History Today

History Today is a monthly magazine published by History Today, Ltd. Founded in 1951, it is owned by Andy Patterson and has a circulation of roughly 30,000 subscribers. Headquarters are based in London, England.The magazine, which is geared towards teachers, students, and those with an interest in history, publishes essays written by some leading history scholars covering myriad periods, regions, topics, and themes in history. It is available in print and online.The print version was founded by Brendan Backen, who worked as the Minister of Information during World War II. He was also the publisher of the Financial Times. Currently, both print and online versions are published under the vision and guide of editor-in-chief, Paul Lay.History Today offers readers articles ranging from atomic medicine to the rise and fall of empires. Each essay comes with illustrations selected by picture editor Sheila Corr. The web edition includes a news digest from web editor, Kathryn Hadley.Subscribers can buy an annual subscription for either the web or print version. Web subscribers can also purchase access to articles from the publication's archives dating back to 1980. The magazine also has a sister publication, History Review, which is aimed at students and is published three times each year.

Articles from Vol. 48, No. 7, July

50 Years of the NHS
The fiftieth anniversary of the National Health Service, which falls on duly 5th, 1998, is a particularly suitable moment for reflecting on its record and also for considering some of the sources of disadvantage that have affected the system since...
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Albert Robida's Imperfect Future
A 19th-century French novelist's vision of the future included not just television, air transport and women in the workplace, but also biological warfare and population crises Robert Hendrick examines the predictions of Albert Robida. Who, before...
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Campaign for History
OVER THE NEXT EIGHTEEN months the government will settle the place of history within the National Curriculum for several years. Widespread and legitimate concerns that the curriculum is overloaded, and the demand - taken up by politicians - that more...
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Gaza's Archaeological Struggles
IT IS HOPED THAT THE RECENT discovery of a series of fine mosaics from a Byzantine church and the intact walls of the port city into which the generals of Alexander the Great sailed in the fourth century BC will convince the world that the Gaza Strip...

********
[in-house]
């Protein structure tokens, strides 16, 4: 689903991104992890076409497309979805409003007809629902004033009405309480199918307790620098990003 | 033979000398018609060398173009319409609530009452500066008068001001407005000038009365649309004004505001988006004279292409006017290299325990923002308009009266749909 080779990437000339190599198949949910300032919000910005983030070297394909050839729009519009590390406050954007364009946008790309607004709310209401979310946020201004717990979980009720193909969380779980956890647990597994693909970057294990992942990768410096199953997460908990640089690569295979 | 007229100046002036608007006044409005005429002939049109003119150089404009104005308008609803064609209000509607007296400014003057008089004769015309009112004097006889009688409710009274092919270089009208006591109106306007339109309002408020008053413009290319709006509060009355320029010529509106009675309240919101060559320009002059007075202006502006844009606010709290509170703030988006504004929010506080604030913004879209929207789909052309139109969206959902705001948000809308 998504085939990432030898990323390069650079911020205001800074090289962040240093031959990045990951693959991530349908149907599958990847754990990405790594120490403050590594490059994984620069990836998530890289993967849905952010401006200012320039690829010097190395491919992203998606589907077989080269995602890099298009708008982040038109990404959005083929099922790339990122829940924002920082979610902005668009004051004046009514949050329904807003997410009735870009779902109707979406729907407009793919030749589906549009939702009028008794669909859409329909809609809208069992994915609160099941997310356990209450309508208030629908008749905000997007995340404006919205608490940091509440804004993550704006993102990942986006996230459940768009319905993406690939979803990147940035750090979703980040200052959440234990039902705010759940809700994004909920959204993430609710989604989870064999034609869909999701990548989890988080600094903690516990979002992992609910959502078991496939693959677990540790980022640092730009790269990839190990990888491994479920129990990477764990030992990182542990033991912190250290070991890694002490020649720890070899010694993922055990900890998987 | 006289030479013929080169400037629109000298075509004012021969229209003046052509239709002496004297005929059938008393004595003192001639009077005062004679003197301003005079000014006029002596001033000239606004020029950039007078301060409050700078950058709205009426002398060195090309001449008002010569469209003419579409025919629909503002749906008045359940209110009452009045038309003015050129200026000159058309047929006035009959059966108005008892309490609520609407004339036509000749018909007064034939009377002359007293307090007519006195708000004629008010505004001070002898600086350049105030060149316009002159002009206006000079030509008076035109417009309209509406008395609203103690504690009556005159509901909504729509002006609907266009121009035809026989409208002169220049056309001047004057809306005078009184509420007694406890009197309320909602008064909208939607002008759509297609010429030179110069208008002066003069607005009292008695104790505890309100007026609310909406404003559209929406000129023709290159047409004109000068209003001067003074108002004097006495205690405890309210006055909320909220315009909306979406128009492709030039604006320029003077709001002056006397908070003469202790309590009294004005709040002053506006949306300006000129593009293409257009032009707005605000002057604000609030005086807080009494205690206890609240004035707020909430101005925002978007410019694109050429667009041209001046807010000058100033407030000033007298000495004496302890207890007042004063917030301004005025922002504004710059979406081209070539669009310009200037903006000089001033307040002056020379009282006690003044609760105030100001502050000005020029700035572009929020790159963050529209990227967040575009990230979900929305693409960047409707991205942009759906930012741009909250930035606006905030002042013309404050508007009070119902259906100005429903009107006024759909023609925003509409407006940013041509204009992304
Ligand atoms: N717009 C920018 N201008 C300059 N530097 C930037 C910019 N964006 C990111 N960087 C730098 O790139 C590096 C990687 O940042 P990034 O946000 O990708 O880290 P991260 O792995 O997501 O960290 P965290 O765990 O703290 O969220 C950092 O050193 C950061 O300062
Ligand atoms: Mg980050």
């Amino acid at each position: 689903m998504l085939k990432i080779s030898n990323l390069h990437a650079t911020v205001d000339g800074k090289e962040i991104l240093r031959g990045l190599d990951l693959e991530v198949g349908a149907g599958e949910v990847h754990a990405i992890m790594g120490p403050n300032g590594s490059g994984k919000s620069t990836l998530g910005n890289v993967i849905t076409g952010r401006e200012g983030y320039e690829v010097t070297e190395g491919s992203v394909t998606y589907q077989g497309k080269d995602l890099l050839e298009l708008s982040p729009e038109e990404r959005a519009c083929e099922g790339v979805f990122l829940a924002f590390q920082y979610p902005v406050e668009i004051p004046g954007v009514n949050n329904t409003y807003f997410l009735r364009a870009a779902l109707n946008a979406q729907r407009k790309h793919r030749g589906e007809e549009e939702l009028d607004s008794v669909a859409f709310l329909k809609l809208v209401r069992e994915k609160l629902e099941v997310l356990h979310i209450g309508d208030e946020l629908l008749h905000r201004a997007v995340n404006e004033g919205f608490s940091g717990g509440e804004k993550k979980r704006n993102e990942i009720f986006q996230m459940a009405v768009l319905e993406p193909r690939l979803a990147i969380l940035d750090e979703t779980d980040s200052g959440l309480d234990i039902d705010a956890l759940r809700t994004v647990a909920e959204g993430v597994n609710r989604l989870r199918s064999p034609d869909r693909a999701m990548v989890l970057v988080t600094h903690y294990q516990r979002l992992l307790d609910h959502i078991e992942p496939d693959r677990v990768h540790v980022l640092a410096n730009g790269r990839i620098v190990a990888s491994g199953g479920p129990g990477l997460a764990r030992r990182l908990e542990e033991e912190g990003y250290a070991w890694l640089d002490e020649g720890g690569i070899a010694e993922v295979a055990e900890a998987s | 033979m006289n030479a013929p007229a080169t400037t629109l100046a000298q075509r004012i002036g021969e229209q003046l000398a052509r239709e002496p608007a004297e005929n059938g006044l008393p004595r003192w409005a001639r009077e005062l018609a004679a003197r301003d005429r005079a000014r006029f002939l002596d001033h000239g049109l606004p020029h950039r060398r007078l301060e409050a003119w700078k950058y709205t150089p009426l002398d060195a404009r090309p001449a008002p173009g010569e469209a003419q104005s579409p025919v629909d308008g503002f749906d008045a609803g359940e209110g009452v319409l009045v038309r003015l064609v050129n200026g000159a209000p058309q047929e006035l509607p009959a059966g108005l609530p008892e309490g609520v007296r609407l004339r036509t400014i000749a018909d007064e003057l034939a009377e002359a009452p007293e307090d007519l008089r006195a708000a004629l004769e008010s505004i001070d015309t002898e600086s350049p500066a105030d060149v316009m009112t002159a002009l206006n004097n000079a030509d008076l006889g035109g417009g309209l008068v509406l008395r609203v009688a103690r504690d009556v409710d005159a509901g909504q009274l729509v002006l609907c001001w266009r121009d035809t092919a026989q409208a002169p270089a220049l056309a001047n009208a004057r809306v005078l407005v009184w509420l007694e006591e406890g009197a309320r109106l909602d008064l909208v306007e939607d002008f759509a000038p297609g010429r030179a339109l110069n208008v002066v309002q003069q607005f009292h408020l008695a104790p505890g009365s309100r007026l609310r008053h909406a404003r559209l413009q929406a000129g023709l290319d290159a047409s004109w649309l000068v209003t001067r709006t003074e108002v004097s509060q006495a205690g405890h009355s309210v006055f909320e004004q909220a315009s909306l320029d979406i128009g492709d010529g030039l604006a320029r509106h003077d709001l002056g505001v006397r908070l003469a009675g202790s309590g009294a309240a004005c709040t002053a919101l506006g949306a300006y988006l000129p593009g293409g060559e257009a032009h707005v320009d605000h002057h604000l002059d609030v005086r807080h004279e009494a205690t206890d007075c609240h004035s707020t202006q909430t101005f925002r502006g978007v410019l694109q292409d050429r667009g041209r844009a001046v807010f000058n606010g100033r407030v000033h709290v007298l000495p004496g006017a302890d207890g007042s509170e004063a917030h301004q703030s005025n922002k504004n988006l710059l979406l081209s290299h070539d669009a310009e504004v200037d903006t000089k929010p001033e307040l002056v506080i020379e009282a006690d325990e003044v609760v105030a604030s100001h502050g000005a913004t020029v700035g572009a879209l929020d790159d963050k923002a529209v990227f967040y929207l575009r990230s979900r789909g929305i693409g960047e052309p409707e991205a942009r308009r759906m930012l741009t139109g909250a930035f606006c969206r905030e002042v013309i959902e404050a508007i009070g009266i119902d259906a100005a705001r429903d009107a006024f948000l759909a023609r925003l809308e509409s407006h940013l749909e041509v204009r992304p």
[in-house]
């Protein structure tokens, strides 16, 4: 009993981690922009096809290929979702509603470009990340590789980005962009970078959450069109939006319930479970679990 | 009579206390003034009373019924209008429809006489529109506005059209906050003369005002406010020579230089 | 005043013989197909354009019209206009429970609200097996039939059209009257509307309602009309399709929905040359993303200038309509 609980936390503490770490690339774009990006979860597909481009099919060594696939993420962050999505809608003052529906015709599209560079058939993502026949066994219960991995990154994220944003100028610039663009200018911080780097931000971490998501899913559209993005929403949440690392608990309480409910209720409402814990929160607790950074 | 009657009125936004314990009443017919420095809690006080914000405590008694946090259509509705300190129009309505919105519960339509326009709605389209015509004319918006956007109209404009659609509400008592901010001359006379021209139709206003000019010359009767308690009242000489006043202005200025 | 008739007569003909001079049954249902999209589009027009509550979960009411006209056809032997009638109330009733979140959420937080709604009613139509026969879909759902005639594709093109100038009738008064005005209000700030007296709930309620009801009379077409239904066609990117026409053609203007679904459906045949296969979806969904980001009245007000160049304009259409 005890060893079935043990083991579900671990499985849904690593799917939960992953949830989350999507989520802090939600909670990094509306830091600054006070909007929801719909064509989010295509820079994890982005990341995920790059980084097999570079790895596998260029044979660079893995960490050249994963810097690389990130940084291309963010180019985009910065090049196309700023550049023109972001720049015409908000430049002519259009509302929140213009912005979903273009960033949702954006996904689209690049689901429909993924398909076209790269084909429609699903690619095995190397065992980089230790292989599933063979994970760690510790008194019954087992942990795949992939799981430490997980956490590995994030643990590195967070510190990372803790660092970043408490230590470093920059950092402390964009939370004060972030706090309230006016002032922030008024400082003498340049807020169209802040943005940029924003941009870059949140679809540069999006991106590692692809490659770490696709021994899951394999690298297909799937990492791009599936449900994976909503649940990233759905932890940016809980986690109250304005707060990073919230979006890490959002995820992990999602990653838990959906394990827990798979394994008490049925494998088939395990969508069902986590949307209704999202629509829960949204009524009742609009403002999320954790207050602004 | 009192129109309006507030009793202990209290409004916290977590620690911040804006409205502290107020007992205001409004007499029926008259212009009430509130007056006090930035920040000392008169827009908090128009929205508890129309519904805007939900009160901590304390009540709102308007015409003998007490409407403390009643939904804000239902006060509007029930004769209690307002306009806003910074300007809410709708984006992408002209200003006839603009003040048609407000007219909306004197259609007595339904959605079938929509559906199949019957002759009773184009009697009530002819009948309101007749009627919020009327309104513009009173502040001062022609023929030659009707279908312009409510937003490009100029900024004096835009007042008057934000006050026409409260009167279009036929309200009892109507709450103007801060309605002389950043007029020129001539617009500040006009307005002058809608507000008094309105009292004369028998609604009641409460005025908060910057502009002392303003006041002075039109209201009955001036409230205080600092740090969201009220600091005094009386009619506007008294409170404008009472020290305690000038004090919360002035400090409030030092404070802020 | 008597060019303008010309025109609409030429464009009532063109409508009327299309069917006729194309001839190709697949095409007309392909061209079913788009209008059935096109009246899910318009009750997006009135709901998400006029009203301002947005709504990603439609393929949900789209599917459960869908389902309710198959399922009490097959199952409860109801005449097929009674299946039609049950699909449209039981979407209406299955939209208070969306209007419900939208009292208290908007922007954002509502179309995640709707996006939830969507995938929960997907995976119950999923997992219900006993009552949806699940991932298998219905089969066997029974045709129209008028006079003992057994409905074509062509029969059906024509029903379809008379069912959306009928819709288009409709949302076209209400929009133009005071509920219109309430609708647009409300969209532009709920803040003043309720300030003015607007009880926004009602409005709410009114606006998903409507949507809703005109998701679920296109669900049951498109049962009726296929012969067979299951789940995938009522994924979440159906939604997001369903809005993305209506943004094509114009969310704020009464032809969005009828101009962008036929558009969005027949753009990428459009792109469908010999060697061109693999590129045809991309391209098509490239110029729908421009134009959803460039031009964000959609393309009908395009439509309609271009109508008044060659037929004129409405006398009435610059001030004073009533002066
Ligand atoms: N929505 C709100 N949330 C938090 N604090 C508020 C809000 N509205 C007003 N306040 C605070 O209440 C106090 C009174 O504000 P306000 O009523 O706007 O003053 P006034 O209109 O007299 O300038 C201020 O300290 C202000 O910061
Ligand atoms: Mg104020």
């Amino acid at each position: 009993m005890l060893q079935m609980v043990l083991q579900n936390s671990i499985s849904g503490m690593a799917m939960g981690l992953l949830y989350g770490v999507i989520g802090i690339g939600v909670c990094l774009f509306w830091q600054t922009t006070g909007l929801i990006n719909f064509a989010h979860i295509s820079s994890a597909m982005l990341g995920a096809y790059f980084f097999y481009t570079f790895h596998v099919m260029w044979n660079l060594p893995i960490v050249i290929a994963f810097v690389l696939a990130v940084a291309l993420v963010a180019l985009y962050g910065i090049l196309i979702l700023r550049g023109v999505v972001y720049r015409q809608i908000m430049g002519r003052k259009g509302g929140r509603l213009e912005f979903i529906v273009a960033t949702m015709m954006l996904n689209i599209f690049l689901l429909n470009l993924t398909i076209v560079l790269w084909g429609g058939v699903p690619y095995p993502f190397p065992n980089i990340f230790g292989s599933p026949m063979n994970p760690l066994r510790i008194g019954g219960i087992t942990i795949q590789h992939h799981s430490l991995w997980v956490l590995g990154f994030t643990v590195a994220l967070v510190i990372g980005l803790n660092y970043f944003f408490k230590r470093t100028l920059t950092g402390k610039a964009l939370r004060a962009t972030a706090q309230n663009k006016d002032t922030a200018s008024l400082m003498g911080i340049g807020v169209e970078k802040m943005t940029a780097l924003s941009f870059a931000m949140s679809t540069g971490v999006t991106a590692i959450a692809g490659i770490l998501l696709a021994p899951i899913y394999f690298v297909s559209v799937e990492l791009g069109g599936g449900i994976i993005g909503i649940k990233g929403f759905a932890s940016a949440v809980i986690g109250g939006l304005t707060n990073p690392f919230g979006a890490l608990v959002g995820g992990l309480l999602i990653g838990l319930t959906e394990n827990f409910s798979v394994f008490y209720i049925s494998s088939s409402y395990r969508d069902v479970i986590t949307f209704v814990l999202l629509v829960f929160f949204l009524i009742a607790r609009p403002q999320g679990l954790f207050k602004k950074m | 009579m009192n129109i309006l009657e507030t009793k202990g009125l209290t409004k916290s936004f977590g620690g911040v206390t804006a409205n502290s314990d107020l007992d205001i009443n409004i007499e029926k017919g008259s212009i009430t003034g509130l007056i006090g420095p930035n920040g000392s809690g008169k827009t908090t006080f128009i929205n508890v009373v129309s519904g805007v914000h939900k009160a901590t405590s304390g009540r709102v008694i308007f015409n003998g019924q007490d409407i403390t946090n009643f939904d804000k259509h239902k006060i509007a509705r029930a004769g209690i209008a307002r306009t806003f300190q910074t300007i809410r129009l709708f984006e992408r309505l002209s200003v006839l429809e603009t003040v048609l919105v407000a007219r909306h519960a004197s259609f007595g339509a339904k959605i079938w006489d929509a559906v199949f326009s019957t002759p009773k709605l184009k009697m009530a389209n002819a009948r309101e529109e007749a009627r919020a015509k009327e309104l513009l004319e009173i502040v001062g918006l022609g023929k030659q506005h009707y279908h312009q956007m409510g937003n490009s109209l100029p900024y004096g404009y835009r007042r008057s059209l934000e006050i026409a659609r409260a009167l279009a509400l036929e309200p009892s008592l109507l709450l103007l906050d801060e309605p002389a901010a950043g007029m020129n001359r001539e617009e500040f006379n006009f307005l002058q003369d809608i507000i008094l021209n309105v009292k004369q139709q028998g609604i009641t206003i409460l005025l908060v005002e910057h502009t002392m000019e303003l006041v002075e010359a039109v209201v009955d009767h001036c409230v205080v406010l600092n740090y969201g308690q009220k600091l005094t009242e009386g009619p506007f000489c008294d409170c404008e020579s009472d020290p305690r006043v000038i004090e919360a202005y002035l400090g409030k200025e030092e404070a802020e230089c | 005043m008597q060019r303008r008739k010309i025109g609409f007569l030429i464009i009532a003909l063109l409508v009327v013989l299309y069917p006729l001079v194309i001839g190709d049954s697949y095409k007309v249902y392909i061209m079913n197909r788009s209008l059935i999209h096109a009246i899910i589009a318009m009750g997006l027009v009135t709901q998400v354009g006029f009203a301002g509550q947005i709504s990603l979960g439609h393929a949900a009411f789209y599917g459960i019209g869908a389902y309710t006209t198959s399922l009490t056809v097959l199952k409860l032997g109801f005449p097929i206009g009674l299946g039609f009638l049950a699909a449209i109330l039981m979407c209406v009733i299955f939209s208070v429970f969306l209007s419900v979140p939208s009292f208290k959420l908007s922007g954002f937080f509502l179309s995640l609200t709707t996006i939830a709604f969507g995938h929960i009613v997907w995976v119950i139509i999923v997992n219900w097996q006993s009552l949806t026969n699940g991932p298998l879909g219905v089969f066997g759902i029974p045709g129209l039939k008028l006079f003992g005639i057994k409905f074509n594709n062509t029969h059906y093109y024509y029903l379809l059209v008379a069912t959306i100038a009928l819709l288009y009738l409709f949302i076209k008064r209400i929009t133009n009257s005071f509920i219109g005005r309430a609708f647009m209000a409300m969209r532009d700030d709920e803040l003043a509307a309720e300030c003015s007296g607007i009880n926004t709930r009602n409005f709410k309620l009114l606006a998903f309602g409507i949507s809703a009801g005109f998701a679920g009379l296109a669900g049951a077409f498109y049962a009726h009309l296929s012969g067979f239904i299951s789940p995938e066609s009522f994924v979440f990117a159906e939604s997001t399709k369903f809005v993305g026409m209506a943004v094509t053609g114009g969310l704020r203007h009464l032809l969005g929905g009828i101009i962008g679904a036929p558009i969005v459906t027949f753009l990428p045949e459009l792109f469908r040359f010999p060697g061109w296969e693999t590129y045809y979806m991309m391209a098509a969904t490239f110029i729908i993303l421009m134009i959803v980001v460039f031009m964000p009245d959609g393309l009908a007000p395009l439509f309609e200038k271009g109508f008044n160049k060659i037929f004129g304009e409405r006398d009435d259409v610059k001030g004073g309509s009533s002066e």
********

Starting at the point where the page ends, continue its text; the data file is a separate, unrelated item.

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Lest We Forget
SOME MIGHT ARGUE THAT THE conspicuous armies of tombstones in the cemeteries that patchwork the Belgian countryside are enough to instill humility, reverence and horror at the waste of lives in those of us for whom the First World War is already `mere...
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Opening of the London Olympics
THE SUN BLAZED DOWN ON Wembley Stadium in London on Thursday, July 29th, 1948, when the fourteenth games of the modern Olympiad were formerly opened by George VI in the presence of a host of dignitaries and a crowd of more than 80,000 people. The...
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Papon in Perspective
* The trial of Maurice Papon for crimes against humanity, which finished on April 1st this year, was messy. In part this springs from the fact that the crimes under examination, i.e. the participation of French civil servants in the deportation of...
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She-Devils, Harlots and Harridans in Northern Renaissance Prints
The social, sexual and demonic power of women was an important theme in the popular print of Germany and the Low Countries in the 16th century, as Julie Nurse shows. They beat men, stole their money, killed them even, and they could fly - a veritable...
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Steaming through Africa
On the hundred years ago a French expedition struggled from the mouth of the Congo to southern Sudan, only to have their plans thwarted by the British. Sarah Searight revisits the Fashoda incident. On the evening of July 10th 1898 a small flotilla...
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The Countess' Pillar, Westmoreland
* There is a small, railed enclosure where the drive from Brougham Castle meets the road from Penrith to Appleby. Inside stand an octagonal pillar and a low table, both made of local stone. The pillar supports a square capital, on three sides of which...
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The Martian Century
* Popular interest in Mars, the `Red Planet' is long-established, but has enjoyed two dramatic flowerings, one in the 1890s and the other a century later. Two developments have quickened current media attention: the revelation by the US National Aeronautics...
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The Pirate, the Ambassador and the Map-Maker
When in 1681 pirate Bartholomew Sharpe captured a Spanish ship and with it a detailed description of the west coast of the Americas, he gave English cartographers a field day and won himself an unexpected acquittal. James Kelly explains. On June...
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Women Pilgrims of the Middle Ages
`There's no discouragement Shall make him once relent His first avowed intent To be a pilgrim.' Women, however, endured vexations of their own as Diana Webb outlines. `Do you not realise you are a woman and cannot go just anywhere?' with these words,...
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